Cynical attitudes towards the organization (Johnson and O'Leary-Kelly 2003)
Thinking about, and in some cases actually
leaving
, the organization (Robinson and Rousseau 1994)
Reduced psychological well-being
(Conway and Briner 2002a)
Specific moods and
emotions
such as feeling anxious, violated, depressed and hurt (Conway and Briner 2002b)
Job dissatisfaction
(Tekleab and Taylor 2003)
Reduced
orgnisational
commitment
(Lester at al. 2002)
Lowering their obligations
towards the organization (Robinson, Kraatz and Rousseau 1994)
Decreased
levels of
performance
, including self-reported in-role performance (Robinson 1996), supervisor-related in-role performance (Lester et al. 2002), and various organizational citizenship or extra-role behaviors (Robinson and Morrison 1995)
Source: http://www.sturesearch.ch/?p=109
A case study of Southwest Airlines
Three major forms of breach
misunderstandings between the employee and their organization
deliberate reneging
breaches due to circumstances beyond the organization's control
Managing the contents through negotiation
Managing the contents through imposing change
Four stages that the organizations should go through in order to successfully transform psychological contracts: (Rousseau 1998:50)
1. Challenge the old contract
2. Prepare for change
3. Generate the new contract
4. Live the new contract
Redressing breach
Preventing breach from happening
Inferring employees' beliefs about their psychological contract from their displayed emotions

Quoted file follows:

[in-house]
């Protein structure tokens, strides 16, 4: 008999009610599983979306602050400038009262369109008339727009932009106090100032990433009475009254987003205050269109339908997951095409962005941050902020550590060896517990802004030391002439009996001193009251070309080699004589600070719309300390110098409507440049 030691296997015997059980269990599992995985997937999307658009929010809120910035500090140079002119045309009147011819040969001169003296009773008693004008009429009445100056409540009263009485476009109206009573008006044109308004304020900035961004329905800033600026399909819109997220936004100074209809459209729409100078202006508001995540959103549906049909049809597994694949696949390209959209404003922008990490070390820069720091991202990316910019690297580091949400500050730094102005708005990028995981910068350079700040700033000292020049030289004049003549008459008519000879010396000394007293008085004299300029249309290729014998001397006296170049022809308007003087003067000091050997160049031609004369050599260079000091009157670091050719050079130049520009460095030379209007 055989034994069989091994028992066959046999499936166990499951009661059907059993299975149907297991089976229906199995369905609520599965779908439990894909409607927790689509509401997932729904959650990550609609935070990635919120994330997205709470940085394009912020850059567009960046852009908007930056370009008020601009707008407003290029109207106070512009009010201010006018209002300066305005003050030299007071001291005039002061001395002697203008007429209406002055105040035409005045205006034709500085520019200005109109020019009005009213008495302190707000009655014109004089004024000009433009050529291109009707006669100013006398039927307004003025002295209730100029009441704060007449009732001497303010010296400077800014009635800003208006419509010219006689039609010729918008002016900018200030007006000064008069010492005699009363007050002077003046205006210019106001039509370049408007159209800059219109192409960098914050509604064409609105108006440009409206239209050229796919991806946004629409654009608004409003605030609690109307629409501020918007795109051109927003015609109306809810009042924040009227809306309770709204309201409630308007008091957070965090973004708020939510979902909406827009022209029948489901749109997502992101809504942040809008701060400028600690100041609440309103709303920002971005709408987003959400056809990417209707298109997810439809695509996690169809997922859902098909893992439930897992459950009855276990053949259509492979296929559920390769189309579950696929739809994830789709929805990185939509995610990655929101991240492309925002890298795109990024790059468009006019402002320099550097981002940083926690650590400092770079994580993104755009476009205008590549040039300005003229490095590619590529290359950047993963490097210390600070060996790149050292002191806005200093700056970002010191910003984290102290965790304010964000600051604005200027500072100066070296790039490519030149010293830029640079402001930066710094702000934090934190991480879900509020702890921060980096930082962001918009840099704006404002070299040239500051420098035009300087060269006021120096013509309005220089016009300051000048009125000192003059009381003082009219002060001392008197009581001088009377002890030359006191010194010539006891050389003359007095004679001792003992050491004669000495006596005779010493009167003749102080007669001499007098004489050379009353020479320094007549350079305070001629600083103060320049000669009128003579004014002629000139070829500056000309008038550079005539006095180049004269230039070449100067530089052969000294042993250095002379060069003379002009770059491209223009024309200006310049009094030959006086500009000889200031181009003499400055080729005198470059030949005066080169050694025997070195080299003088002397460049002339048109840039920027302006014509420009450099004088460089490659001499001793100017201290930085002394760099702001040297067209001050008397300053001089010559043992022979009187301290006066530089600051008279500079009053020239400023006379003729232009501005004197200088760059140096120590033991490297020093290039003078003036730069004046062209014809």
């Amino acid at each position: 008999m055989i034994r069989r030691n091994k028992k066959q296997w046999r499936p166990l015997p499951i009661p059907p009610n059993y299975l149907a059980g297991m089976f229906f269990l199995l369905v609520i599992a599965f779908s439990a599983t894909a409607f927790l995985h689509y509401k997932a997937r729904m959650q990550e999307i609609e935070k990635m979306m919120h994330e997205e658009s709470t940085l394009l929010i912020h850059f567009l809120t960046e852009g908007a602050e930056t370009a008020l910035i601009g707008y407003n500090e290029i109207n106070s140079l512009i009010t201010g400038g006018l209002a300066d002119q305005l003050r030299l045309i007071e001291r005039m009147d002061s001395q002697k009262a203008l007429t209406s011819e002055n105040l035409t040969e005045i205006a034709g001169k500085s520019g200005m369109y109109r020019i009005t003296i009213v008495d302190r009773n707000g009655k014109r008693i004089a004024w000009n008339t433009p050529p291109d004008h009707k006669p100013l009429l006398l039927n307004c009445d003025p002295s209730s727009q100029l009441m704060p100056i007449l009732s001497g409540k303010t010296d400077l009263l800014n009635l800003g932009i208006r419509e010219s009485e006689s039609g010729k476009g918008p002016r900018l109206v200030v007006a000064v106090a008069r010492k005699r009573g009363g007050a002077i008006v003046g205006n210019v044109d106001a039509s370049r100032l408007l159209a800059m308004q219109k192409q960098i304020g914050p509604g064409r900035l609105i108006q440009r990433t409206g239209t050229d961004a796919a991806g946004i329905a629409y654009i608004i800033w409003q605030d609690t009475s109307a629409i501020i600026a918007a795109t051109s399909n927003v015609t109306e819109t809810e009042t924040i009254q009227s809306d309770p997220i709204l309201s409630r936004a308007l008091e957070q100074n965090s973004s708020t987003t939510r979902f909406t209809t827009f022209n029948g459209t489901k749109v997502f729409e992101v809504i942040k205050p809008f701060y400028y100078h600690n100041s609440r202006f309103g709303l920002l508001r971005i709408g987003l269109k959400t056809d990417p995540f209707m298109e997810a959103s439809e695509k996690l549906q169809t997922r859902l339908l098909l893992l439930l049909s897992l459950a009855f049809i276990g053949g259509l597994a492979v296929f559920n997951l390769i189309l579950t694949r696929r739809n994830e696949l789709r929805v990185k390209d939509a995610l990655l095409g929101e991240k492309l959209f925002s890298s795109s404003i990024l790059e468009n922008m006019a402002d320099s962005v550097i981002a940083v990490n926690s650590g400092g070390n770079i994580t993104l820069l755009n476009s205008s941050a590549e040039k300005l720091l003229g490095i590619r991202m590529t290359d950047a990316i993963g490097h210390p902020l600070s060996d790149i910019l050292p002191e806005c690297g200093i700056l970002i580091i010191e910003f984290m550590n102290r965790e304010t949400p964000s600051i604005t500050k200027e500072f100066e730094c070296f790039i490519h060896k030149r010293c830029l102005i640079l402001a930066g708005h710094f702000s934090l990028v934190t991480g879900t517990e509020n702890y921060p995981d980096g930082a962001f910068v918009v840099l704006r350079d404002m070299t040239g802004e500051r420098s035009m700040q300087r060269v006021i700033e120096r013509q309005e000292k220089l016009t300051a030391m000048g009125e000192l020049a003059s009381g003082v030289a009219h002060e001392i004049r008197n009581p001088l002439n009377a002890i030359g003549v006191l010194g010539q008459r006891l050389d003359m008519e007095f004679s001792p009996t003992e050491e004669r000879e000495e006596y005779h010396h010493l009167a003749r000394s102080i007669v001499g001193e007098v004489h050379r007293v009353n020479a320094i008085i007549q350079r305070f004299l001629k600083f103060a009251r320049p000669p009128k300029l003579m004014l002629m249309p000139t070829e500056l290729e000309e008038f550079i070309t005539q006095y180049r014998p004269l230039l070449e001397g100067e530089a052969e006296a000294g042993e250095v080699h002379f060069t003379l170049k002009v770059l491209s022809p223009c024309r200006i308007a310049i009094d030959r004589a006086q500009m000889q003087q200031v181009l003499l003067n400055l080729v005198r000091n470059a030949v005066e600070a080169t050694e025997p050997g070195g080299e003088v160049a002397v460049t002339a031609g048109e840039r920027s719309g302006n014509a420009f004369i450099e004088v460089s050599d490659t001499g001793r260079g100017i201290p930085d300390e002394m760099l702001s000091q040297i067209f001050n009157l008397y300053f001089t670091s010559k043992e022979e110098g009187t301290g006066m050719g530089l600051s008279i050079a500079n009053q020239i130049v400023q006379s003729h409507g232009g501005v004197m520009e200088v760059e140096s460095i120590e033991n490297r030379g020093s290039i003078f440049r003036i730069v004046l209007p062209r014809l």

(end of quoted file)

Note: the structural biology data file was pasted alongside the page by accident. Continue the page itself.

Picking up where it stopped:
Strategies for reducing misunderstanding:
1. organizations can focus employees' attention on the most important terms of the deal by promoting a common frame of reference (Rousseau 2001)
2. managers and employees could engage in critical self-reflection to reduce the effects of cognitive biases that serve to distort perceptions of the psychological contract (Morrison and Robinson 2004)
Conway, N & Briner, R.B 2005. Understanding psychological contracts at work: A critical evaluation of theory and research. Oxford, UK: Oxford University Press.

Guest, D., & Conaway, N. 1998. Fair­ness at work and the psychological con­tract. London: Institute of Personnel and Development.

Guest, D., & Conway, R. 2002. Communicating the psychological contract: An employer perspective. Human Resource Management Journal, 12 (2): 22-38.

Morrison, E.W. and Robinson, S.L. 1997, “When employees feel betrayed: a model of how psychological contract violation develops”, Academy of Management Review, Vol. 22 No. 1, pp. 226-56.

Morrison, E.W., & Robinson, S.L. 2004. The employment relationship from two sides: Incongruence in employees’ and employers’ perceptions of obligations. In J. A.-M. Coyle-Shapiro, L. M. Shore, M. S. Taylor, & L. E. Tetrick (Eds.), The Employment Relationship: Examining Psychological and Contextual Perspectives: 161-180. Oxford, UK: Oxford University Press.

Robinson, S.L., Kraatz, M.S. and Rousseau, D.M. 1994, “Changing obligations and the psychological contract: a longitudinal study”, Academy of Management Journal, Vol. 37 No. 1, pp. 137-52.

Robinson, S., & Rousseau, D. 1994. Violating the psychological contract: Not the exception but the norm. Journal of Organizational Behaviour, 16, 289­298

Rousseau, D. M. 1989. Psychological and implicit contracts in organizations. Employee Responsibilities and Rights Journal, 2, 121-139

Rousseau, D. M. 1995. Promises in action: Psychological contracts in or­ganizations. Newbury Park, CA: Sage.
Reference List
DISCUSSION:
As the nature of the workplace is changing dramatically, more and more part-time and temporary contracts are signed within organizations.

Do you have any thoughts on how to manage them under the framework of psychological contracts?
THANK
YOU

(Guest 2002)